My first (and last) visit to Centennial Park is lost in the mists of time. On Sunday, July 3, 2022, I decided to hike the trail. I had lingering memories of a logging camp and a narrow-gauge railway.
I started out after 4:00 p.m., temperature 24’ C., fair weather clouds. I left Arundel Street, west of Boulevard Lake, and drove a paved road a kilometre to the gateway. To the right, in the woods, was a sign board for a doggie walk ̶ with a trail map and 13 rules governing visits. I decided they didn’t apply to me; besides, I’d neglected to bring a poop bag.
Past the gateway was a spacious car park with several vehicles. I parked, shrugged into a modest daypack with my water and bug spray, and walked up to the bridge. A sign allowed only authorized vehicles. I was struck by the number of signs clustered at the bridge and the trailhead. There were, however, some necessary signs missing.
The bridge spanned Current River, a shallow, lazy stream at this point. The trail forked. An arrow pointed to the trail on the right. Very misleading, as we shall see. Arrows to the left pointed straight ahead to washrooms and playground. I veered right, dropped a looney into the thief-proof box, and continued to the first infrastructure.
An historical plaque commemorated the infamous story of Rosvall and Voutilainen:
On November 18, 1929, Finnish-Canadians Viljo Rosvall and Janne Voutilainen left the Port Arthur area for Onion Lake, 20 kilometres upstream from here to recruit bushworkers for a strike. Their bodies were found at Onion Lake the following spring. Local unionists and many Finnish-Canadians suspected foul play, but coroner’s juries ruled the deaths accidental drownings. The two men’s funeral on April 28, 1930, is remembered as the largest ever held in Port Arthur. As thousands of mourners marched to Riverside Cemetery, an eclipse of the sun darkened the sky. The mystery surrounding the deaths of Rosvall and Voutilainen endures, sustaining them in public memory as martyrs to the cause of organized labour.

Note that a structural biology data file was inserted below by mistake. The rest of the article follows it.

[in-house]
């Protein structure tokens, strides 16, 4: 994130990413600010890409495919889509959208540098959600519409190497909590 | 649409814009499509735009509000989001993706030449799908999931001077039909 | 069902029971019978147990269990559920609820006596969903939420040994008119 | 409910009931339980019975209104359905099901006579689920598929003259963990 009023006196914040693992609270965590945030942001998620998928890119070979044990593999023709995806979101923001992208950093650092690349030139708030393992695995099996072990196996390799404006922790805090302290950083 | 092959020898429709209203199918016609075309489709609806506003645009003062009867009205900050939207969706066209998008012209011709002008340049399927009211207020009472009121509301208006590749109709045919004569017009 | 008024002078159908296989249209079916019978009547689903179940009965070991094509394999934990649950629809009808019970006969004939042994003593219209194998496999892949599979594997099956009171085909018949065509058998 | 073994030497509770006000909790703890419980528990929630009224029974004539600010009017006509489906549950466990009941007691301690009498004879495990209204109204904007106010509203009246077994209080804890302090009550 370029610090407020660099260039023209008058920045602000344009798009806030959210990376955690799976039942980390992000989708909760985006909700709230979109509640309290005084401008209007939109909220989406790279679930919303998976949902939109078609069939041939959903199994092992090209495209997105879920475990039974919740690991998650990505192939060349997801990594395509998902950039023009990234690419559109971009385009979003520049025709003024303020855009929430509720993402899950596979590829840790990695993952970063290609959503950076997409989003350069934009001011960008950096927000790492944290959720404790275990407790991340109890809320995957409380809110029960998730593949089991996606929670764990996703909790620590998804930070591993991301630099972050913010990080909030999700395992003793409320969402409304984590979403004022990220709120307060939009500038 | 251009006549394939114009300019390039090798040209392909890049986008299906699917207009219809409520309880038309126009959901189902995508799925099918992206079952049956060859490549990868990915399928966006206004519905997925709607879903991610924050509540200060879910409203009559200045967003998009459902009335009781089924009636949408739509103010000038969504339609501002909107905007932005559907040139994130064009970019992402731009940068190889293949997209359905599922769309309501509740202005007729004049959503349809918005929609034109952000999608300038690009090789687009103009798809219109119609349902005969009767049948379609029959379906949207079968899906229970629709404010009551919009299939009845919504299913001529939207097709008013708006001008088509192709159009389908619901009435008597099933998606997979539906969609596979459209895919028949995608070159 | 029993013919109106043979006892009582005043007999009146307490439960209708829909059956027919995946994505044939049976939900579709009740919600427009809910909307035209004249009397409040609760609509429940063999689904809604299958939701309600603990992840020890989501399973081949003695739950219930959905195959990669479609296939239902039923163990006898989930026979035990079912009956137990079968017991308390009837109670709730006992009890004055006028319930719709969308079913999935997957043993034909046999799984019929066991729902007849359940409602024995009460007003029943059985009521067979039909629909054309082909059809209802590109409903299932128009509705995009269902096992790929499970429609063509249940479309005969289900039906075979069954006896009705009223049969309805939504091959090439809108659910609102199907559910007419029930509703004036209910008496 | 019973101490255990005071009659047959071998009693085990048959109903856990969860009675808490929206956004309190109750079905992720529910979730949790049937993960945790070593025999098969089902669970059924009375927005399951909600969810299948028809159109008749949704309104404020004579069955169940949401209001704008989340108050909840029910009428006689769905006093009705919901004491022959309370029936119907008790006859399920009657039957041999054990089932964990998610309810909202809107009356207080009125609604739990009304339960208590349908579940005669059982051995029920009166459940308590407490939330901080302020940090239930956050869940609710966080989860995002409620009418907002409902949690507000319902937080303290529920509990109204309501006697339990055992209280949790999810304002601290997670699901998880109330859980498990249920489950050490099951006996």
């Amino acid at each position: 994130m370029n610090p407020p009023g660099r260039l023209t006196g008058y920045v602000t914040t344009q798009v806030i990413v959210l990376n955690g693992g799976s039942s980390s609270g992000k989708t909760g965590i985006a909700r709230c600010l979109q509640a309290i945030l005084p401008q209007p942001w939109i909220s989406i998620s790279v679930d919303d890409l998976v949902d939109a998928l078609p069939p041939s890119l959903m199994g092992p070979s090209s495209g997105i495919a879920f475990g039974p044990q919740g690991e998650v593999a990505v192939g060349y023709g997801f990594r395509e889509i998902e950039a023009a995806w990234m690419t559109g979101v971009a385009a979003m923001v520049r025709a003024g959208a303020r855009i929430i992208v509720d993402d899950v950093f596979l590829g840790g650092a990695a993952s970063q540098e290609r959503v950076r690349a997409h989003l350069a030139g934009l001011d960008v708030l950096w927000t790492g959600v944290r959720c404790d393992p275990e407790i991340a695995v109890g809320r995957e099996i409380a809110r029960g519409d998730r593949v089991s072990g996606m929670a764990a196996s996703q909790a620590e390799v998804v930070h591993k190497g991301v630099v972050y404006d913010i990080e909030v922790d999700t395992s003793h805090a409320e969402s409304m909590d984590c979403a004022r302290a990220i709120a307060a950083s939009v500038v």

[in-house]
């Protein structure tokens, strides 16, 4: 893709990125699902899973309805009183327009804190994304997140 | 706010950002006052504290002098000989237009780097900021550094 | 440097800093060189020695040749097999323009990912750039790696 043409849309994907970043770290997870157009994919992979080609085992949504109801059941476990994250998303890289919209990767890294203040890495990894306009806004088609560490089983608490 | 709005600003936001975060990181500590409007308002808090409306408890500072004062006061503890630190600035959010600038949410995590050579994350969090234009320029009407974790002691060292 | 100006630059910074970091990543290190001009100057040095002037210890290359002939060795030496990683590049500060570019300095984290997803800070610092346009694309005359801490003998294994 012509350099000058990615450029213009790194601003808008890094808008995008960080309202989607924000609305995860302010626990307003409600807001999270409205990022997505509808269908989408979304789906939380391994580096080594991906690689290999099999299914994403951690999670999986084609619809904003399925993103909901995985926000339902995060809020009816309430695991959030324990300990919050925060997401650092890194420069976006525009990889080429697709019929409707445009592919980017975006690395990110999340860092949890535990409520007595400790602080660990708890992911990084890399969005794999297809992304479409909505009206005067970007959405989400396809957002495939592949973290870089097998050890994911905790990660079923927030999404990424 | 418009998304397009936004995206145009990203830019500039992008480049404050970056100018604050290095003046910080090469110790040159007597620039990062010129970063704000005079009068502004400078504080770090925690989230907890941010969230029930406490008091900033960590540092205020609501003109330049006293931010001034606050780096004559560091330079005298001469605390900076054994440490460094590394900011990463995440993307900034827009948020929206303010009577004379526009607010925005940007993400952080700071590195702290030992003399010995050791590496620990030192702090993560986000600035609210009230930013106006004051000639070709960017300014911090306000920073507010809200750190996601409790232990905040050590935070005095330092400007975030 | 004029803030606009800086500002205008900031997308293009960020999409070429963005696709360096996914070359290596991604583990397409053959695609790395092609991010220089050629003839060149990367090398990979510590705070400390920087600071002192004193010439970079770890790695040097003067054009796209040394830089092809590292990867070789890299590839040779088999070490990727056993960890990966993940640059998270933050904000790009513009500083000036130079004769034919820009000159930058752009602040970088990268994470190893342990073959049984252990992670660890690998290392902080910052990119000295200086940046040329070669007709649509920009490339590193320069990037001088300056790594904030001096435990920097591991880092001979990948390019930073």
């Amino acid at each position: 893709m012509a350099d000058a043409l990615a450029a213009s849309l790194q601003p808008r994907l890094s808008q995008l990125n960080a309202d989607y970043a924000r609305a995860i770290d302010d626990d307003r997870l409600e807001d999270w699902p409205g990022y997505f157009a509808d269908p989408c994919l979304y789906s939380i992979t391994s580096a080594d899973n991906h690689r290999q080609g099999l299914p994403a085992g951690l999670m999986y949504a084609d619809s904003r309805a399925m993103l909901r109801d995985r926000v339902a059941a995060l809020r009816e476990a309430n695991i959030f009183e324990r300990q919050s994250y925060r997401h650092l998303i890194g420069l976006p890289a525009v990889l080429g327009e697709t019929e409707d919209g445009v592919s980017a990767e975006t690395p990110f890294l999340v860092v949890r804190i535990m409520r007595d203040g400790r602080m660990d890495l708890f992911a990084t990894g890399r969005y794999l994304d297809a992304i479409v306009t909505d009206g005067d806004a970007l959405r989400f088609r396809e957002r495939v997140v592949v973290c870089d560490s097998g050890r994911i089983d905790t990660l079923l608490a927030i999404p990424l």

I’ve always been fascinated by this story. I’d heard only the gist of it, so anytime I travelled the Onion Lake Road, paralleled by the dinky little brook called Current River, I had the urge to stop and poke around. Perhaps if I poked a stick through the roots of the cedars, I’d find . . . Who knows? Nobody had told me they were dead. I thought they were just lost.
One writer had been so fascinated by this story he wrote a book about it. Fictional, of course.
Beyond the plaque was a log building. Closed. The only information I could find about the museum and railway were a year old. Where are signs when you need them?
I proceeded to the 1912 logging camp ̶ closed. The hard-packed trail was wide enough to accommodate the machines of the trail maintenance crews. For a while the railway paralleled the river. The forest was full of old-growth trees as well as shrubs and lush ground cover. Every five minutes I met some hiker, or a small group of hikers.
When I came to the highway, I didn’t know any better, and hiked under the overpass. I met no one else. For the first time, someone passed me. He was jogging ̶ a guy in spandex with a mutt on a leash. When the trail veered left and he continued into the wild country, I took a loop trail that led me back to the overpass. Signs would have been helpful.
The only flies out were a few skeeters which I dispersed with spray.
I always have an eye out for flowers and fungi. I came across the odd Bunchberry and Bluebell and Thimbleberry. Lots of plants had yet to flower. At the overpass I found Honeysuckle (which of the 16 species?) and Wild Rose and a purple vetch (Marsh Peavine?).
According to the trail map that I later Googled, I had missed the entrance to the recommended loop trail before coming upon the overpass. Apparently, most hikers start at the bridge and walk towards the washrooms and playground and then, and only then, start the loop trail. But the trail arrow pointed right, towards the money box and the museum.
I came across four cyclists on the shoulder of the trail. Dad was attending to a little girl who was sobbing forlornly. Her two older brothers stood around bemused. The four of them caught up to me at the logging camp. Dad and the little girl were walking their bikes. She was still sniffling.
The sun had gone, clouds darkened the sky.
One last look at the placid flow of Current River.
So, R. and V. are dead, eh? Who knew?